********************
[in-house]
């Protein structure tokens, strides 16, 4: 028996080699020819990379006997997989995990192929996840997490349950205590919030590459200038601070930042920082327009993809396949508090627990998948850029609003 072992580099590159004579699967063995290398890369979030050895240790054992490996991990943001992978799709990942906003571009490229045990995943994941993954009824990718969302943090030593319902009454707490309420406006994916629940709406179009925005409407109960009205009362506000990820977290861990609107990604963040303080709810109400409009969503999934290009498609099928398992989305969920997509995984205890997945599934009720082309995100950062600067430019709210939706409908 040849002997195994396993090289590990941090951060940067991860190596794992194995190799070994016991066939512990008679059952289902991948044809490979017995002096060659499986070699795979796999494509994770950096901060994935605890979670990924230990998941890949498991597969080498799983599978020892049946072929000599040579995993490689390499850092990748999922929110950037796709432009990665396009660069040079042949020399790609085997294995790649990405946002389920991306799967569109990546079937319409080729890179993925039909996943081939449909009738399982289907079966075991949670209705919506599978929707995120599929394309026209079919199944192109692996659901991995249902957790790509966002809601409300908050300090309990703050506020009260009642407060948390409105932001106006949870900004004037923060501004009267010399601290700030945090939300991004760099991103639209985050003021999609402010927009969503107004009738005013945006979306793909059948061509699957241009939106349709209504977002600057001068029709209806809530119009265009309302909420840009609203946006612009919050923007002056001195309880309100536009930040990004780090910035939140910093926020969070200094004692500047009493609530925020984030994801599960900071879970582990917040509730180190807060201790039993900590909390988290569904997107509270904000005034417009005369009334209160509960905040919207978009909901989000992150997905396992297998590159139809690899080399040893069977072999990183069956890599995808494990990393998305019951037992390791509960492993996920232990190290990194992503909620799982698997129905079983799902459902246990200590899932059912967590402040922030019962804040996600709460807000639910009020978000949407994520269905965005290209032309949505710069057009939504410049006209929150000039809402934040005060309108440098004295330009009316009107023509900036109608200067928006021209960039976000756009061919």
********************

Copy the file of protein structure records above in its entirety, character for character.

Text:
[in-house]
């Protein structure tokens, strides 16, 4: 028996080699020819990379006997997989995990192929996840997490349950205590919030590459200038601070930042920082327009993809396949508090627990998948850029609003 072992580099590159004579699967063995290398890369979030050895240790054992490996991990943001992978799709990942906003571009490229045990995943994941993954009824990718969302943090030593319902009454707490309420406006994916629940709406179009925005409407109960009205009362506000990820977290861990609107990604963040303080709810109400409009969503999934290009498609099928398992989305969920997509995984205890997945599934009720082309995100950062600067430019709210939706409908 040849002997195994396993090289590990941090951060940067991860190596794992194995190799070994016991066939512990008679059952289902991948044809490979017995002096060659499986070699795979796999494509994770950096901060994935605890979670990924230990998941890949498991597969080498799983599978020892049946072929000599040579995993490689390499850092990748999922929110950037796709432009990665396009660069040079042949020399790609085997294995790649990405946002389920991306799967569109990546079937319409080729890179993925039909996943081939449909009738399982289907079966075991949670209705919506599978929707995120599929394309026209079919199944192109692996659901991995249902957790790509966002809601409300908050300090309990703050506020009260009642407060948390409105932001106006949870900004004037923060501004009267010399601290700030945090939300991004760099991103639209985050003021999609402010927009969503107004009738005013945006979306793909059948061509699957241009939106349709209504977002600057001068029709209806809530119009265009309302909420840009609203946006612009919050923007002056001195309880309100536009930040990004780090910035939140910093926020969070200094004692500047009493609530925020984030994801599960900071879970582990917040509730180190807060201790039993900590909390988290569904997107509270904000005034417009005369009334209160509960905040919207978009909901989000992150997905396992297998590159139809690899080399040893069977072999990183069956890599995808494990990393998305019951037992390791509960492993996920232990190290990194992503909620799982698997129905079983799902459902246990200590899932059912967590402040922030019962804040996600709460807000639910009020978000949407994520269905965005290209032309949505710069057009939504410049006209929150000039809402934040005060309108440098004295330009009316009107023509900036109608200067928006021209960039976000756009061919």